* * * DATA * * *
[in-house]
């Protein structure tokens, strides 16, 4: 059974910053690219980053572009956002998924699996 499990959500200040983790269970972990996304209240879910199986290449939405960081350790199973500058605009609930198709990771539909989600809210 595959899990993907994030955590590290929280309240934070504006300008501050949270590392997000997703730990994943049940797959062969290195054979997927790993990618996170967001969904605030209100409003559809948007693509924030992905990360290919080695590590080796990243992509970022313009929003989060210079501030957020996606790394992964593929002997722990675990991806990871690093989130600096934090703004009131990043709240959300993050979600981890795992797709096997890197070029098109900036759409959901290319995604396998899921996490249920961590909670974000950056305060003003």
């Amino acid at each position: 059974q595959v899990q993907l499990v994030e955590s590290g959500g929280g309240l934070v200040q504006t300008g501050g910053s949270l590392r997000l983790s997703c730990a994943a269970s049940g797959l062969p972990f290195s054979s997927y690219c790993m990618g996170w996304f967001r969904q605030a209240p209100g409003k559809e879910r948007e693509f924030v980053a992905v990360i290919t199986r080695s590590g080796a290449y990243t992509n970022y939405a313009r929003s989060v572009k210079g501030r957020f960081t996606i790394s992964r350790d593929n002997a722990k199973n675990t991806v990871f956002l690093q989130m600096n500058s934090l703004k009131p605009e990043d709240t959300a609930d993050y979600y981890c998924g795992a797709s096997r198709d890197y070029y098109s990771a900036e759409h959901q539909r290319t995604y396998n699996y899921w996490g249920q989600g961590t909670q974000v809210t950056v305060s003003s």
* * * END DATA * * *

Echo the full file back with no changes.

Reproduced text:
[in-house]
């Protein structure tokens, strides 16, 4: 059974910053690219980053572009956002998924699996 499990959500200040983790269970972990996304209240879910199986290449939405960081350790199973500058605009609930198709990771539909989600809210 595959899990993907994030955590590290929280309240934070504006300008501050949270590392997000997703730990994943049940797959062969290195054979997927790993990618996170967001969904605030209100409003559809948007693509924030992905990360290919080695590590080796990243992509970022313009929003989060210079501030957020996606790394992964593929002997722990675990991806990871690093989130600096934090703004009131990043709240959300993050979600981890795992797709096997890197070029098109900036759409959901290319995604396998899921996490249920961590909670974000950056305060003003």
């Amino acid at each position: 059974q595959v899990q993907l499990v994030e955590s590290g959500g929280g309240l934070v200040q504006t300008g501050g910053s949270l590392r997000l983790s997703c730990a994943a269970s049940g797959l062969p972990f290195s054979s997927y690219c790993m990618g996170w996304f967001r969904q605030a209240p209100g409003k559809e879910r948007e693509f924030v980053a992905v990360i290919t199986r080695s590590g080796a290449y990243t992509n970022y939405a313009r929003s989060v572009k210079g501030r957020f960081t996606i790394s992964r350790d593929n002997a722990k199973n675990t991806v990871f956002l690093q989130m600096n500058s934090l703004k009131p605009e990043d709240t959300a609930d993050y979600y981890c998924g795992a797709s096997r198709d890197y070029y098109s990771a900036e759409h959901q539909r290319t995604y396998n699996y899921w996490g249920q989600g961590t909670q974000v809210t950056v305060s003003s």